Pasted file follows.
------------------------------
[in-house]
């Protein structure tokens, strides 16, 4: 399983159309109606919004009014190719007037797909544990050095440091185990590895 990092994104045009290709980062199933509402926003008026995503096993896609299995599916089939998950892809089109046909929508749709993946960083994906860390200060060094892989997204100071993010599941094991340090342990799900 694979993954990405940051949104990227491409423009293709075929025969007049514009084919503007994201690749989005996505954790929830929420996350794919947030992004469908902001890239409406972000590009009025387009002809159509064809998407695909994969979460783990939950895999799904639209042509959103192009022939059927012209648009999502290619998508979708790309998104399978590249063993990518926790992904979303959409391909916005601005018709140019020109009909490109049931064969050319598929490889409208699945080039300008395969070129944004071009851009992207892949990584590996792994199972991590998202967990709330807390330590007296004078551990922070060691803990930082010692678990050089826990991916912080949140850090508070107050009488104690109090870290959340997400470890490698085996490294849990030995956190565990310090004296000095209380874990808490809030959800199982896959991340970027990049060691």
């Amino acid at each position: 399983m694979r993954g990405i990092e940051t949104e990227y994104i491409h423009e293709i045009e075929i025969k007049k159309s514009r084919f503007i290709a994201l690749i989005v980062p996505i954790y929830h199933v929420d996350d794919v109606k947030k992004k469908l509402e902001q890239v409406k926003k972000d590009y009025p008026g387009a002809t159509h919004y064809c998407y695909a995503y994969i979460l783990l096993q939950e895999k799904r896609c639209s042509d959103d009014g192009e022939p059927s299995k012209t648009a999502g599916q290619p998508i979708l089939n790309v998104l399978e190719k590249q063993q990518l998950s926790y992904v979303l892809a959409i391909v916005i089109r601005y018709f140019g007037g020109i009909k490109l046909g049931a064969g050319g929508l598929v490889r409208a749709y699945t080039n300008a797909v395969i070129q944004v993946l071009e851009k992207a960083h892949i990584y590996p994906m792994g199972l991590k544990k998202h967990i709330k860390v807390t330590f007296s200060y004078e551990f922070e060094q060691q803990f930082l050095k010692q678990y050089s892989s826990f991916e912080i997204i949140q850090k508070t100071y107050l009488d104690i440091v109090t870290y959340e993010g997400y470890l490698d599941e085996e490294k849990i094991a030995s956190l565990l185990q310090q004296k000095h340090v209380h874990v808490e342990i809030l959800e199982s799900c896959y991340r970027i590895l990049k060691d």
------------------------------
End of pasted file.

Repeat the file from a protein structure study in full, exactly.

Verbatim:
[in-house]
């Protein structure tokens, strides 16, 4: 399983159309109606919004009014190719007037797909544990050095440091185990590895 990092994104045009290709980062199933509402926003008026995503096993896609299995599916089939998950892809089109046909929508749709993946960083994906860390200060060094892989997204100071993010599941094991340090342990799900 694979993954990405940051949104990227491409423009293709075929025969007049514009084919503007994201690749989005996505954790929830929420996350794919947030992004469908902001890239409406972000590009009025387009002809159509064809998407695909994969979460783990939950895999799904639209042509959103192009022939059927012209648009999502290619998508979708790309998104399978590249063993990518926790992904979303959409391909916005601005018709140019020109009909490109049931064969050319598929490889409208699945080039300008395969070129944004071009851009992207892949990584590996792994199972991590998202967990709330807390330590007296004078551990922070060691803990930082010692678990050089826990991916912080949140850090508070107050009488104690109090870290959340997400470890490698085996490294849990030995956190565990310090004296000095209380874990808490809030959800199982896959991340970027990049060691």
């Amino acid at each position: 399983m694979r993954g990405i990092e940051t949104e990227y994104i491409h423009e293709i045009e075929i025969k007049k159309s514009r084919f503007i290709a994201l690749i989005v980062p996505i954790y929830h199933v929420d996350d794919v109606k947030k992004k469908l509402e902001q890239v409406k926003k972000d590009y009025p008026g387009a002809t159509h919004y064809c998407y695909a995503y994969i979460l783990l096993q939950e895999k799904r896609c639209s042509d959103d009014g192009e022939p059927s299995k012209t648009a999502g599916q290619p998508i979708l089939n790309v998104l399978e190719k590249q063993q990518l998950s926790y992904v979303l892809a959409i391909v916005i089109r601005y018709f140019g007037g020109i009909k490109l046909g049931a064969g050319g929508l598929v490889r409208a749709y699945t080039n300008a797909v395969i070129q944004v993946l071009e851009k992207a960083h892949i990584y590996p994906m792994g199972l991590k544990k998202h967990i709330k860390v807390t330590f007296s200060y004078e551990f922070e060094q060691q803990f930082l050095k010692q678990y050089s892989s826990f991916e912080i997204i949140q850090k508070t100071y107050l009488d104690i440091v109090t870290y959340e993010g997400y470890l490698d599941e085996e490294k849990i094991a030995s956190l565990l185990q310090q004296k000095h340090v209380h874990v808490e342990i809030l959800e199982s799900c896959y991340r970027i590895l990049k060691d």